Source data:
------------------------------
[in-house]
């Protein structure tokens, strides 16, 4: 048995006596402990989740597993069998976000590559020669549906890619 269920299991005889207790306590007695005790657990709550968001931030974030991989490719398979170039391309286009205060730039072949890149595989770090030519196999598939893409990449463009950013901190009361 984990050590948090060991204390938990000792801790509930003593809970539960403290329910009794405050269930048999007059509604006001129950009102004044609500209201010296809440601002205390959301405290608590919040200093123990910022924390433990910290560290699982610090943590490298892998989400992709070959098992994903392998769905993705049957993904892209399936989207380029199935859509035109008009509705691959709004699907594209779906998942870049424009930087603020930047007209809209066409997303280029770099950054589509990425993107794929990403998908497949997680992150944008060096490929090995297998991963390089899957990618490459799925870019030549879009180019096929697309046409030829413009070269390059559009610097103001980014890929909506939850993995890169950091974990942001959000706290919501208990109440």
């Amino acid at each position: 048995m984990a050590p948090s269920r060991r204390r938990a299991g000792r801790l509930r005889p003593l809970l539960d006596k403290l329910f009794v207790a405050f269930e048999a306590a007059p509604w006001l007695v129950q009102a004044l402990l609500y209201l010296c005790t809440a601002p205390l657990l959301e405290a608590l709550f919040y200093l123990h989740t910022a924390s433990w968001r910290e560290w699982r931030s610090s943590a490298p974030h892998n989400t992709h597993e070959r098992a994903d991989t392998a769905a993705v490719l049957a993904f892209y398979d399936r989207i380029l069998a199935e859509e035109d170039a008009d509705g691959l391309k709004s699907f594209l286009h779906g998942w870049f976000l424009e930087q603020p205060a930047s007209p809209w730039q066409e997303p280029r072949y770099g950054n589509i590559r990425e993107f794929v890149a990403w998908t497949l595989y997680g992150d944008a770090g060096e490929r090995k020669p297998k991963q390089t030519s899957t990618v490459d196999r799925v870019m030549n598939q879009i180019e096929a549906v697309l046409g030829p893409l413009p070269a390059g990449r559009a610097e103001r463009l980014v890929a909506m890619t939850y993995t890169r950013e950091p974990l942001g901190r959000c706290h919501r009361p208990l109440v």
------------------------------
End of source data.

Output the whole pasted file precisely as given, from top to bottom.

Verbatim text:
[in-house]
């Protein structure tokens, strides 16, 4: 048995006596402990989740597993069998976000590559020669549906890619 269920299991005889207790306590007695005790657990709550968001931030974030991989490719398979170039391309286009205060730039072949890149595989770090030519196999598939893409990449463009950013901190009361 984990050590948090060991204390938990000792801790509930003593809970539960403290329910009794405050269930048999007059509604006001129950009102004044609500209201010296809440601002205390959301405290608590919040200093123990910022924390433990910290560290699982610090943590490298892998989400992709070959098992994903392998769905993705049957993904892209399936989207380029199935859509035109008009509705691959709004699907594209779906998942870049424009930087603020930047007209809209066409997303280029770099950054589509990425993107794929990403998908497949997680992150944008060096490929090995297998991963390089899957990618490459799925870019030549879009180019096929697309046409030829413009070269390059559009610097103001980014890929909506939850993995890169950091974990942001959000706290919501208990109440």
């Amino acid at each position: 048995m984990a050590p948090s269920r060991r204390r938990a299991g000792r801790l509930r005889p003593l809970l539960d006596k403290l329910f009794v207790a405050f269930e048999a306590a007059p509604w006001l007695v129950q009102a004044l402990l609500y209201l010296c005790t809440a601002p205390l657990l959301e405290a608590l709550f919040y200093l123990h989740t910022a924390s433990w968001r910290e560290w699982r931030s610090s943590a490298p974030h892998n989400t992709h597993e070959r098992a994903d991989t392998a769905a993705v490719l049957a993904f892209y398979d399936r989207i380029l069998a199935e859509e035109d170039a008009d509705g691959l391309k709004s699907f594209l286009h779906g998942w870049f976000l424009e930087q603020p205060a930047s007209p809209w730039q066409e997303p280029r072949y770099g950054n589509i590559r990425e993107f794929v890149a990403w998908t497949l595989y997680g992150d944008a770090g060096e490929r090995k020669p297998k991963q390089t030519s899957t990618v490459d196999r799925v870019m030549n598939q879009i180019e096929a549906v697309l046409g030829p893409l413009p070269a390059g990449r559009a610097e103001r463009l980014v890929a909506m890619t939850y993995t890169r950013e950091p974990l942001g901190r959000c706290h919501r009361p208990l109440v």